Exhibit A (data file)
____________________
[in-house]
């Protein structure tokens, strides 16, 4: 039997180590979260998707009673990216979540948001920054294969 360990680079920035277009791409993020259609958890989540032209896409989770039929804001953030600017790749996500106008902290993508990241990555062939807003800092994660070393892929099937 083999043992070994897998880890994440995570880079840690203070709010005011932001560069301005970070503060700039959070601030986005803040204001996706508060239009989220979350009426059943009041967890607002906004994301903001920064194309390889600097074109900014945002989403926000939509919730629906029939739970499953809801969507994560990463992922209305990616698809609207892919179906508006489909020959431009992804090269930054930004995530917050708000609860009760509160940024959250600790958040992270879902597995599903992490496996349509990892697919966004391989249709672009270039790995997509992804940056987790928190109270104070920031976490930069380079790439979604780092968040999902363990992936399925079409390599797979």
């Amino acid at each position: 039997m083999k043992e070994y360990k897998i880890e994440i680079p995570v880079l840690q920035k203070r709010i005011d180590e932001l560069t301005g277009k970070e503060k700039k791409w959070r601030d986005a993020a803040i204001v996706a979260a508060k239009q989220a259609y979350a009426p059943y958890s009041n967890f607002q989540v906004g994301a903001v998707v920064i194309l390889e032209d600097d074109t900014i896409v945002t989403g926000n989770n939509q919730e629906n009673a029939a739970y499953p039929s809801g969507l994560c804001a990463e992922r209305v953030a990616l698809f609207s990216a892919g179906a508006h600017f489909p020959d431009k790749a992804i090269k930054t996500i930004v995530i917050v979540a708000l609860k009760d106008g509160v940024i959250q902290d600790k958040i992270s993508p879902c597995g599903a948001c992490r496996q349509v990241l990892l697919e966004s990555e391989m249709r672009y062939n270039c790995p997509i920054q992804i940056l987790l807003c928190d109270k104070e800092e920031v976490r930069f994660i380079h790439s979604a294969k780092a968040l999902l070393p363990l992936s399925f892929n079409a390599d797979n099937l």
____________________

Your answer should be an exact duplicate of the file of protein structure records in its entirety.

[in-house]
């Protein structure tokens, strides 16, 4: 039997180590979260998707009673990216979540948001920054294969 360990680079920035277009791409993020259609958890989540032209896409989770039929804001953030600017790749996500106008902290993508990241990555062939807003800092994660070393892929099937 083999043992070994897998880890994440995570880079840690203070709010005011932001560069301005970070503060700039959070601030986005803040204001996706508060239009989220979350009426059943009041967890607002906004994301903001920064194309390889600097074109900014945002989403926000939509919730629906029939739970499953809801969507994560990463992922209305990616698809609207892919179906508006489909020959431009992804090269930054930004995530917050708000609860009760509160940024959250600790958040992270879902597995599903992490496996349509990892697919966004391989249709672009270039790995997509992804940056987790928190109270104070920031976490930069380079790439979604780092968040999902363990992936399925079409390599797979």
């Amino acid at each position: 039997m083999k043992e070994y360990k897998i880890e994440i680079p995570v880079l840690q920035k203070r709010i005011d180590e932001l560069t301005g277009k970070e503060k700039k791409w959070r601030d986005a993020a803040i204001v996706a979260a508060k239009q989220a259609y979350a009426p059943y958890s009041n967890f607002q989540v906004g994301a903001v998707v920064i194309l390889e032209d600097d074109t900014i896409v945002t989403g926000n989770n939509q919730e629906n009673a029939a739970y499953p039929s809801g969507l994560c804001a990463e992922r209305v953030a990616l698809f609207s990216a892919g179906a508006h600017f489909p020959d431009k790749a992804i090269k930054t996500i930004v995530i917050v979540a708000l609860k009760d106008g509160v940024i959250q902290d600790k958040i992270s993508p879902c597995g599903a948001c992490r496996q349509v990241l990892l697919e966004s990555e391989m249709r672009y062939n270039c790995p997509i920054q992804i940056l987790l807003c928190d109270k104070e800092e920031v976490r930069f994660i380079h790439s979604a294969k780092a968040l999902l070393p363990l992936s399925f892929n079409a390599d797979n099937l």